Combative creativity: resistance to cognitive fixation effects in an idea generation task



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Texas A&M University


This study investigated whether individuals identified as highly creative can resist a cognitive fixation tendency brought upon by the introduction of examples prior to an idea generation task. Ninety-eight subjects, ranging in age from twelve to seventeen and participating in Texas A&M University??s Youth Adventure Program for gifted students, comprised the sample. All took the Thinking Creatively with Sounds and Words test and were divided into three creativity groups (high, middle, and low) based on originality scores. A proportional stratified random sampling procedure was implemented to ensure equal representation for experimental and control groups. The subjects were then presented an experimenter-designed idea generation task, patterned after Smith, Ward, & Schumacher (1993), that called for them to generate ideas for a chair of the future. The experimental group viewed examples prior to task onset that all included three specific features relevant to the design of a chair (adjustable lever, four legs, drink holder). The control group did not view any examples prior to task onset. Conformity effects were measured in relation to the proportion of the features in the examples that were included in the ideas generated by the subjects. Chi-square and a model generated analysis of variance procedure were used to determine if there were any significant direct or interaction effects for both the creativity and treatment groupings on the construct of conformity.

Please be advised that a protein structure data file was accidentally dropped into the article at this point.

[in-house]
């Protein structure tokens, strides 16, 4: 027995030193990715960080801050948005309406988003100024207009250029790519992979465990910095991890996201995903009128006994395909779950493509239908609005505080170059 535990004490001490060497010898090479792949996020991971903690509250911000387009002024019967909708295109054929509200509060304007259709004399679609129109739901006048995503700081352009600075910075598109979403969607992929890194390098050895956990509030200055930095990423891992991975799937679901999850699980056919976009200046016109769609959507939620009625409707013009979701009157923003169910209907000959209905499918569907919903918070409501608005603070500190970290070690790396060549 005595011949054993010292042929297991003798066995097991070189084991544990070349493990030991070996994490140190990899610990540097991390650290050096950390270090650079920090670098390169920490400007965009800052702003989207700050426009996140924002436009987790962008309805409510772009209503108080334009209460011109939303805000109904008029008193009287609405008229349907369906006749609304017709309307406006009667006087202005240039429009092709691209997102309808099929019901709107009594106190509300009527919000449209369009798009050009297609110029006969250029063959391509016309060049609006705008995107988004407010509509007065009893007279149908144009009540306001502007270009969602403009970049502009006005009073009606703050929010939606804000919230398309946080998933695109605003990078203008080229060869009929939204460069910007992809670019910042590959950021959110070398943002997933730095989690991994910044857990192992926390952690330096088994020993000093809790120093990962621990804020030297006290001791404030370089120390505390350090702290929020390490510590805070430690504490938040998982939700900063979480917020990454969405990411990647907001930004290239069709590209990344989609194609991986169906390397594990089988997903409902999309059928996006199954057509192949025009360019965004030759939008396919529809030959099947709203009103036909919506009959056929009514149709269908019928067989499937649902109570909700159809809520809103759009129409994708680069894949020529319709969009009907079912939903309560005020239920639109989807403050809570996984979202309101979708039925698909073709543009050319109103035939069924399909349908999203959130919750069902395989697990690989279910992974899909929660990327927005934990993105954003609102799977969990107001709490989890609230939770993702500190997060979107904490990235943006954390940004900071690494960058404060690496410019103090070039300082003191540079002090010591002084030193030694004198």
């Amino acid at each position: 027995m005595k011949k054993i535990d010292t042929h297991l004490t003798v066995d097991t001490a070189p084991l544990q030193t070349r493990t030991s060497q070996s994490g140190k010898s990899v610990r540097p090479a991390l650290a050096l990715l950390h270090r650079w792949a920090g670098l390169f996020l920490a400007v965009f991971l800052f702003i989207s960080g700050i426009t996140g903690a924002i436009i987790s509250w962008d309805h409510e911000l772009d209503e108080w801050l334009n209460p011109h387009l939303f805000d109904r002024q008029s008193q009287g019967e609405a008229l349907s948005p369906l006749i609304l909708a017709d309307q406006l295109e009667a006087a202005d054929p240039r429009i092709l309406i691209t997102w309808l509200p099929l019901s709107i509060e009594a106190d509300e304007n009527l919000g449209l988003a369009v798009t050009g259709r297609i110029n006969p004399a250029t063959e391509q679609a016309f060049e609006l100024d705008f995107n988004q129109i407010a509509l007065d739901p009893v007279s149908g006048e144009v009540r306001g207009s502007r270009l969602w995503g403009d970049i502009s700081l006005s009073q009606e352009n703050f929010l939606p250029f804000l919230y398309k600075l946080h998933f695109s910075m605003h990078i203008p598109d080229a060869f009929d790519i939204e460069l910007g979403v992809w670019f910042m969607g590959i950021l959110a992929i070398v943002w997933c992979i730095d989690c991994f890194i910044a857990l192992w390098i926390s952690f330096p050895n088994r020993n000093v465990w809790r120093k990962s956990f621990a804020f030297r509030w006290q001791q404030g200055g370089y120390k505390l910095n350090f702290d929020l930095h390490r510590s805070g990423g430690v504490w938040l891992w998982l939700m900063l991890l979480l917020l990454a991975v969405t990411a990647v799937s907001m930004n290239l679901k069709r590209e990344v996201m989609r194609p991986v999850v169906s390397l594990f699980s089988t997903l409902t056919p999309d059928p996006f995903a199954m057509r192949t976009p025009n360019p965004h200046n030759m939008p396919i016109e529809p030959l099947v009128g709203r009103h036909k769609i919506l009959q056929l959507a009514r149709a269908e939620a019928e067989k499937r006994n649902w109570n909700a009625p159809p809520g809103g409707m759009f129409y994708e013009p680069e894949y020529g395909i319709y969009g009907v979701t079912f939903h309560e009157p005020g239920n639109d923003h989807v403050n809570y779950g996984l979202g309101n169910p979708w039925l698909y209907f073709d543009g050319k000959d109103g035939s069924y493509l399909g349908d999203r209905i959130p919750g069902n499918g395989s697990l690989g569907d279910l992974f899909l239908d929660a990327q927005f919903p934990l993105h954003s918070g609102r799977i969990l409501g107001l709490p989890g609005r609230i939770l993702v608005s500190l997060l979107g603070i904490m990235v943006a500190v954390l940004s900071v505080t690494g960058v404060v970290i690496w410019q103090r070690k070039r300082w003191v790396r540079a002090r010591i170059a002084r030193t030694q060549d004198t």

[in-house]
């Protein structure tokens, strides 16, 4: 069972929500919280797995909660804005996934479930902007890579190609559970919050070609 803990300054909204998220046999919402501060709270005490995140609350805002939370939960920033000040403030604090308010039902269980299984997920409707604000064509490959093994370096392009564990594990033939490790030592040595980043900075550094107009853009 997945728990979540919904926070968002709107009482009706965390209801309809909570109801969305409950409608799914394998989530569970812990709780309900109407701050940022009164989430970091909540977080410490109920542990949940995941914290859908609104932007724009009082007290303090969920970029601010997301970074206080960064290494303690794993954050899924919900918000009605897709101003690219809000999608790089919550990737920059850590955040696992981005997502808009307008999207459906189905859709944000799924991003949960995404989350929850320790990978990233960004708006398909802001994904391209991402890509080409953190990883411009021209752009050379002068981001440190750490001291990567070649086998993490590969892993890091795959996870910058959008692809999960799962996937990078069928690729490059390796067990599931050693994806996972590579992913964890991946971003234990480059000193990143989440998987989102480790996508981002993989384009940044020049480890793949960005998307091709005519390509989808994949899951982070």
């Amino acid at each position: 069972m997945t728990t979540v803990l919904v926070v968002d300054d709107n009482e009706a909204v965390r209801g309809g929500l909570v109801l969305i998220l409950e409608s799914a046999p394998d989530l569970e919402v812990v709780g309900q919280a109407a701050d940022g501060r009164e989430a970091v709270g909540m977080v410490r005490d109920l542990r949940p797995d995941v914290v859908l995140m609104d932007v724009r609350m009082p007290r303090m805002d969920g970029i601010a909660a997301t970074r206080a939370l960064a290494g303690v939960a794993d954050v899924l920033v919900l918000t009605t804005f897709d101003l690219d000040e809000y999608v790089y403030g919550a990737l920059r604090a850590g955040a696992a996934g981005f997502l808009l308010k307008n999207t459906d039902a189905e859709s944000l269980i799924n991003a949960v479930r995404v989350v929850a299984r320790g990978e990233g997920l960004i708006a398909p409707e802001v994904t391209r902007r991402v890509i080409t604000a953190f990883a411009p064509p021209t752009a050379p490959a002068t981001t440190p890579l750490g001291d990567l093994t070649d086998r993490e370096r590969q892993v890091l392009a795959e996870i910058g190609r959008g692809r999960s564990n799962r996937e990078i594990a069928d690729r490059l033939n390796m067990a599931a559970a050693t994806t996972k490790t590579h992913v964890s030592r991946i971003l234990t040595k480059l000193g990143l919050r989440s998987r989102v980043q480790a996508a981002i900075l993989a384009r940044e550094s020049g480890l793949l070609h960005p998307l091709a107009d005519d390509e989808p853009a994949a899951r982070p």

The results demonstrated that subjects in the control group conformed at a significantly lesser rate than the experimental one, across all creativity groupings. A significant difference was also found between the high and low creativity groups for conformity. The ANOVA data additionally discovered a significant interaction effect between the variables of treatment condition and creativity grouping, indicating that the interplay of these two variables influenced results. Finally, the conformity rate of those individuals with the highest level of creativity, true to the linear nature of the initial polynomial trend contrast, were, on average, the lowest observed scores.